A statistical procedure is called robust, if its performance is insensitive to small deviations of the actual situation from the idealized theoretical model. In particular, a robust procedure should be insensitive to the presence of a few "bad" observations; that is, a small minority of the observations should never be able to override the evidence of the majority. (But at the same time the discordant minority might be a prime source of information for improving the theoretical model!) The classical probability ratio test is not robust in this sense: a single factor $p_1(x_j)/p_0(x_j)$ equal (or almost equal) to 0 or $\infty$ may upset the test statistic $T(x) = \prod^n_1 p_1(x_j)/p_0(x_j)$. This leads to the conjecture that appropriate robust substitutes to both fixed sample size and sequential probability ratio tests might be obtained by censoring the single factors at some fixed numbers $c' < c''$. Thus, one would replace the test statistic by $T'(x) = \prod^n_1 \pi(x_j)$, where $\pi(x_j) = \max (c', \min (c'', p_1(x_j)/p_0(x_j)))$. The problem of robustly testing a simple hypothesis $P_0$ against a simple alternative $P_1$ may be formalized by assuming that the true underlying distribution lies in some neighborhood of either of the idealized model distributions $P_0$ or $P_1$. The present paper exhibits two different types of such neighborhoods for which the above mentioned test, to be called censored probability ratio test, is most robust in a well defined minimax sense. The problem solved here originated through the earlier paper Huber (1964), over the question how to test hypotheses about the mean of contaminated normal distributions.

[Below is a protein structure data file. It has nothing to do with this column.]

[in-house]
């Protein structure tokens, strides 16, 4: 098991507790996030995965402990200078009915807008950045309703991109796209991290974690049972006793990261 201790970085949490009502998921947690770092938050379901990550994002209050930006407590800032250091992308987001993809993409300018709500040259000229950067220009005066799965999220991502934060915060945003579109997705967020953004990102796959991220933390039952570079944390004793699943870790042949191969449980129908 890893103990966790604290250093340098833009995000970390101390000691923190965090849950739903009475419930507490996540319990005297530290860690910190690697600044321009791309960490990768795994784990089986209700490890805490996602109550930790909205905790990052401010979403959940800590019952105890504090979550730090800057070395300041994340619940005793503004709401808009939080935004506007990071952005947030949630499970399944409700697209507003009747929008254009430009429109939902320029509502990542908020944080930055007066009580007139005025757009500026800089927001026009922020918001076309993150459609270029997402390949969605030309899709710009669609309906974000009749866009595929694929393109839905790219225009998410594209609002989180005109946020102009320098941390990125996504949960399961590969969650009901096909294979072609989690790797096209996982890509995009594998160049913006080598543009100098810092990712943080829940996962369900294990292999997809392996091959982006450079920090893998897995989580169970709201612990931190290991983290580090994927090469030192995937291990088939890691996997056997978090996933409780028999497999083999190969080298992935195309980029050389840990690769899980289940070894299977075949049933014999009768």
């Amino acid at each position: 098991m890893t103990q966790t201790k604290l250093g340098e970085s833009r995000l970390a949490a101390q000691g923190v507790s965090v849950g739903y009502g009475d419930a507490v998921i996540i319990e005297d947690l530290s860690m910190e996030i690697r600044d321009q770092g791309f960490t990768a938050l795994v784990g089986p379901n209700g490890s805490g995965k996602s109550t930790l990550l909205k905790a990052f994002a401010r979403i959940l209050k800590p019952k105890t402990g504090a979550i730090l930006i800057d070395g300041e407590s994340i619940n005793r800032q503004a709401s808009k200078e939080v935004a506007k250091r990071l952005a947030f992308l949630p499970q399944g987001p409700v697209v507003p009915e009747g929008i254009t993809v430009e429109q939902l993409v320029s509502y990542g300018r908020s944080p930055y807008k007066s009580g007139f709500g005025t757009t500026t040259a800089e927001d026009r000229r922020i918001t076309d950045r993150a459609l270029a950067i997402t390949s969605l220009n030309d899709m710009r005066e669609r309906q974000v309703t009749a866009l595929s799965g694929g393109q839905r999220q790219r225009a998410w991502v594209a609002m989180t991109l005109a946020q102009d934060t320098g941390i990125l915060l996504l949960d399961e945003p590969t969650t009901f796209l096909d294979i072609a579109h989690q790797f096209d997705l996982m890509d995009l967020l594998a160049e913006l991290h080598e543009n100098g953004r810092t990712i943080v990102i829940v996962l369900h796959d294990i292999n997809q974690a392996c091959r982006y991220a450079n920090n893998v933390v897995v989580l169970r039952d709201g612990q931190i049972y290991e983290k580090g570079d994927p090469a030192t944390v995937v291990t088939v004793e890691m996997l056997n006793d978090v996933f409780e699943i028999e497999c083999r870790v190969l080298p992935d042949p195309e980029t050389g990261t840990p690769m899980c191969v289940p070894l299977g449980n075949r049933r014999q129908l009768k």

"A Robust Version of the Probability Ratio Test." Ann. Math. Statist. 36 (6) 1753 - 1758, December, 1965. https://doi.org/10.1214/aoms/1177699803